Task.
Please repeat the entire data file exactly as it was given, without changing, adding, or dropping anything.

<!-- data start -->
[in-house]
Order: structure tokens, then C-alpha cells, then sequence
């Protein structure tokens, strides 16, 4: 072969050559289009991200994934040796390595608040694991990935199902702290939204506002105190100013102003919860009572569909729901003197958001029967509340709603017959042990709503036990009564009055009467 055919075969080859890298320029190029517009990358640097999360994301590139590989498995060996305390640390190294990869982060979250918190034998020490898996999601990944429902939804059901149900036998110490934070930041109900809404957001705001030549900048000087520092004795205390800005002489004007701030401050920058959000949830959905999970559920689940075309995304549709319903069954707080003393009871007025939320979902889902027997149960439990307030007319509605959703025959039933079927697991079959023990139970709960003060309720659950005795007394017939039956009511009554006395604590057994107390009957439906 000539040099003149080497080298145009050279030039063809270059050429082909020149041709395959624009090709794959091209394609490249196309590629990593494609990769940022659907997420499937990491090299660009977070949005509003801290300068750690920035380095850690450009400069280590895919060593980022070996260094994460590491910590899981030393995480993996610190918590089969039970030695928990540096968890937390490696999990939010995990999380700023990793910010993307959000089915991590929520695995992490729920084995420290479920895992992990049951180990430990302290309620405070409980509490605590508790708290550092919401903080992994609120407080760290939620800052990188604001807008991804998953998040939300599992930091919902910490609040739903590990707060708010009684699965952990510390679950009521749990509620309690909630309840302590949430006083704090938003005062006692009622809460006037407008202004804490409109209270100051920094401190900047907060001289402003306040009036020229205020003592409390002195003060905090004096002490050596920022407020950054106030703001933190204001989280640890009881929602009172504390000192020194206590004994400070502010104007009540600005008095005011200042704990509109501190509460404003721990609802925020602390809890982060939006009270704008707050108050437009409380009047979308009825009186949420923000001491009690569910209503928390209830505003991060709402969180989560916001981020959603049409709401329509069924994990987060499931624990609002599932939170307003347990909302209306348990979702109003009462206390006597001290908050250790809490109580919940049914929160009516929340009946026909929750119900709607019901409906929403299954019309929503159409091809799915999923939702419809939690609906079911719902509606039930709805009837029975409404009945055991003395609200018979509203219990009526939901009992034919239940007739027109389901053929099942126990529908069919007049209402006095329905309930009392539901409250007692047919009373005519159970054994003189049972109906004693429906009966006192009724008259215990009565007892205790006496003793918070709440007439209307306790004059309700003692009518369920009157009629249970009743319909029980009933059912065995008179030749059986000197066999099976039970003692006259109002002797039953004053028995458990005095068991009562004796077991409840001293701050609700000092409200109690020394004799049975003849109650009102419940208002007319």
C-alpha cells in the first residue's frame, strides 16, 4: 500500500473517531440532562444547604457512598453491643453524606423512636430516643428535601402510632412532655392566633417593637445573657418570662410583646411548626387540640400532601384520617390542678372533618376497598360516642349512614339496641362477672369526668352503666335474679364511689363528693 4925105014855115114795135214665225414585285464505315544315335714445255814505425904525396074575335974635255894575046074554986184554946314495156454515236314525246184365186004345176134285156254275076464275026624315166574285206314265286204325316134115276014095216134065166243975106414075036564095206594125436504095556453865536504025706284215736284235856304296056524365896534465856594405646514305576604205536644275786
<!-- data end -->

[in-house]
Order: structure tokens, then C-alpha cells, then sequence
């Protein structure tokens, strides 16, 4: 072969050559289009991200994934040796390595608040694991990935199902702290939204506002105190100013102003919860009572569909729901003197958001029967509340709603017959042990709503036990009564009055009467 055919075969080859890298320029190029517009990358640097999360994301590139590989498995060996305390640390190294990869982060979250918190034998020490898996999601990944429902939804059901149900036998110490934070930041109900809404957001705001030549900048000087520092004795205390800005002489004007701030401050920058959000949830959905999970559920689940075309995304549709319903069954707080003393009871007025939320979902889902027997149960439990307030007319509605959703025959039933079927697991079959023990139970709960003060309720659950005795007394017939039956009511009554006395604590057994107390009957439906 000539040099003149080497080298145009050279030039063809270059050429082909020149041709395959624009090709794959091209394609490249196309590629990593494609990769940022659907997420499937990491090299660009977070949005509003801290300068750690920035380095850690450009400069280590895919060593980022070996260094994460590491910590899981030393995480993996610190918590089969039970030695928990540096968890937390490696999990939010995990999380700023990793910010993307959000089915991590929520695995992490729920084995420290479920895992992990049951180990430990302290309620405070409980509490605590508790708290550092919401903080992994609120407080760290939620800052990188604001807008991804998953998040939300599992930091919902910490609040739903590990707060708010009684699965952990510390679950009521749990509620309690909630309840302590949430006083704090938003005062006692009622809460006037407008202004804490409109209270100051920094401190900047907060001289402003306040009036020229205020003592409390002195003060905090004096002490050596920022407020950054106030703001933190204001989280640890009881929602009172504390000192020194206590004994400070502010104007009540600005008095005011200042704990509109501190509460404003721990609802925020602390809890982060939006009270704008707050108050437009409380009047979308009825009186949420923000001491009690569910209503928390209830505003991060709402969180989560916001981020959603049409709401329509069924994990987060499931624990609002599932939170307003347990909302209306348990979702109003009462206390006597001290908050250790809490109580919940049914929160009516929340009946026909929750119900709607019901409906929403299954019309929503159409091809799915999923939702419809939690609906079911719902509606039930709805009837029975409404009945055991003395609200018979509203219990009526939901009992034919239940007739027109389901053929099942126990529908069919007049209402006095329905309930009392539901409250007692047919009373005519159970054994003189049972109906004693429906009966006192009724008259215990009565007892205790006496003793918070709440007439209307306790004059309700003692009518369920009157009629249970009743319909029980009933059912065995008179030749059986000197066999099976039970003692006259109002002797039953004053028995458990005095068991009562004796077991409840001293701050609700000092409200109690020394004799049975003849109650009102419940208002007319």
C-alpha cells in the first residue's frame, strides 16, 4: 500500500473517531440532562444547604457512598453491643453524606423512636430516643428535601402510632412532655392566633417593637445573657418570662410583646411548626387540640400532601384520617390542678372533618376497598360516642349512614339496641362477672369526668352503666335474679364511689363528693 4925105014855115114795135214665225414585285464505315544315335714445255814505425904525396074575335974635255894575046074554986184554946314495156454515236314525246184365186004345176134285156254275076464275026624315166574285206314265286204325316134115276014095216134065166243975106414075036564095206594125436504095556453865536504025706284215736284235856304296056524365896534465856594405646514305576604205536644275786